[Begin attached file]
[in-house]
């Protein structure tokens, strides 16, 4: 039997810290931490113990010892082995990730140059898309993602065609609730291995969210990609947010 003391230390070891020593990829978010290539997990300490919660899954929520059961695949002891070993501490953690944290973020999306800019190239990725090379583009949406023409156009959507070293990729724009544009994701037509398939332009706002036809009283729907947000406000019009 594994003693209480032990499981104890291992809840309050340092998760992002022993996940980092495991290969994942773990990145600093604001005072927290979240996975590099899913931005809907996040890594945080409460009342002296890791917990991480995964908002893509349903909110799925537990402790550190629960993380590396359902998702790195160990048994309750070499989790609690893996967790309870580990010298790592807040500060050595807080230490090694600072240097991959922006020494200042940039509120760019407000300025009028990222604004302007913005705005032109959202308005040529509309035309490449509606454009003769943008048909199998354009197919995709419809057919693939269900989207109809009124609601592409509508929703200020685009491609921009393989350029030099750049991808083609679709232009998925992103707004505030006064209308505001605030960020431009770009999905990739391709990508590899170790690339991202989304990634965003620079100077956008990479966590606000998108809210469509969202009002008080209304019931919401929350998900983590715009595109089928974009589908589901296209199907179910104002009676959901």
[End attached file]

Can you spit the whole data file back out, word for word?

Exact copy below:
[in-house]
């Protein structure tokens, strides 16, 4: 039997810290931490113990010892082995990730140059898309993602065609609730291995969210990609947010 003391230390070891020593990829978010290539997990300490919660899954929520059961695949002891070993501490953690944290973020999306800019190239990725090379583009949406023409156009959507070293990729724009544009994701037509398939332009706002036809009283729907947000406000019009 594994003693209480032990499981104890291992809840309050340092998760992002022993996940980092495991290969994942773990990145600093604001005072927290979240996975590099899913931005809907996040890594945080409460009342002296890791917990991480995964908002893509349903909110799925537990402790550190629960993380590396359902998702790195160990048994309750070499989790609690893996967790309870580990010298790592807040500060050595807080230490090694600072240097991959922006020494200042940039509120760019407000300025009028990222604004302007913005705005032109959202308005040529509309035309490449509606454009003769943008048909199998354009197919995709419809057919693939269900989207109809009124609601592409509508929703200020685009491609921009393989350029030099750049991808083609679709232009998925992103707004505030006064209308505001605030960020431009770009999905990739391709990508590899170790690339991202989304990634965003620079100077956008990479966590606000998108809210469509969202009002008080209304019931919401929350998900983590715009595109089928974009589908589901296209199907179910104002009676959901």